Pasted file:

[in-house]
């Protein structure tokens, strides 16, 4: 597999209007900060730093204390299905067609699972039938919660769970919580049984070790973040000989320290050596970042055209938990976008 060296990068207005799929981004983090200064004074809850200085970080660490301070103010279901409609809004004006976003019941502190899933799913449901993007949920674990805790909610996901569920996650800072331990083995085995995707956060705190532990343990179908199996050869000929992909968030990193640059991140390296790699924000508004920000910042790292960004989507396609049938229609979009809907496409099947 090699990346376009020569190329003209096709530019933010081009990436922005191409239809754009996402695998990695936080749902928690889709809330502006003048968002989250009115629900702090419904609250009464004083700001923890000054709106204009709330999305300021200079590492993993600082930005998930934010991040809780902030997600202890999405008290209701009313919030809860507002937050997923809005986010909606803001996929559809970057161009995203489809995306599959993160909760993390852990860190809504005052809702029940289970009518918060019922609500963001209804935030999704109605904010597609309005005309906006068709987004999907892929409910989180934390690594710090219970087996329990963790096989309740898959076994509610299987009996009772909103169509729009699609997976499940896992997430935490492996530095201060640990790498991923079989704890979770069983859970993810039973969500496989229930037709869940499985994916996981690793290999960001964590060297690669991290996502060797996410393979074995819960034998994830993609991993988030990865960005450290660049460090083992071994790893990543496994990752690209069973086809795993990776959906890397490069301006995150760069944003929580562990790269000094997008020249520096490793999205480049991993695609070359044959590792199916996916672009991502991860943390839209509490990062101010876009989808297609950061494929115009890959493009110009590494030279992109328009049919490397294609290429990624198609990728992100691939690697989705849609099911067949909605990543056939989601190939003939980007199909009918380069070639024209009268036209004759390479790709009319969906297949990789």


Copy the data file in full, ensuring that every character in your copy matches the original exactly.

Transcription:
[in-house]
């Protein structure tokens, strides 16, 4: 597999209007900060730093204390299905067609699972039938919660769970919580049984070790973040000989320290050596970042055209938990976008 060296990068207005799929981004983090200064004074809850200085970080660490301070103010279901409609809004004006976003019941502190899933799913449901993007949920674990805790909610996901569920996650800072331990083995085995995707956060705190532990343990179908199996050869000929992909968030990193640059991140390296790699924000508004920000910042790292960004989507396609049938229609979009809907496409099947 090699990346376009020569190329003209096709530019933010081009990436922005191409239809754009996402695998990695936080749902928690889709809330502006003048968002989250009115629900702090419904609250009464004083700001923890000054709106204009709330999305300021200079590492993993600082930005998930934010991040809780902030997600202890999405008290209701009313919030809860507002937050997923809005986010909606803001996929559809970057161009995203489809995306599959993160909760993390852990860190809504005052809702029940289970009518918060019922609500963001209804935030999704109605904010597609309005005309906006068709987004999907892929409910989180934390690594710090219970087996329990963790096989309740898959076994509610299987009996009772909103169509729009699609997976499940896992997430935490492996530095201060640990790498991923079989704890979770069983859970993810039973969500496989229930037709869940499985994916996981690793290999960001964590060297690669991290996502060797996410393979074995819960034998994830993609991993988030990865960005450290660049460090083992071994790893990543496994990752690209069973086809795993990776959906890397490069301006995150760069944003929580562990790269000094997008020249520096490793999205480049991993695609070359044959590792199916996916672009991502991860943390839209509490990062101010876009989808297609950061494929115009890959493009110009590494030279992109328009049919490397294609290429990624198609990728992100691939690697989705849609099911067949909605990543056939989601190939003939980007199909009918380069070639024209009268036209004759390479790709009319969906297949990789």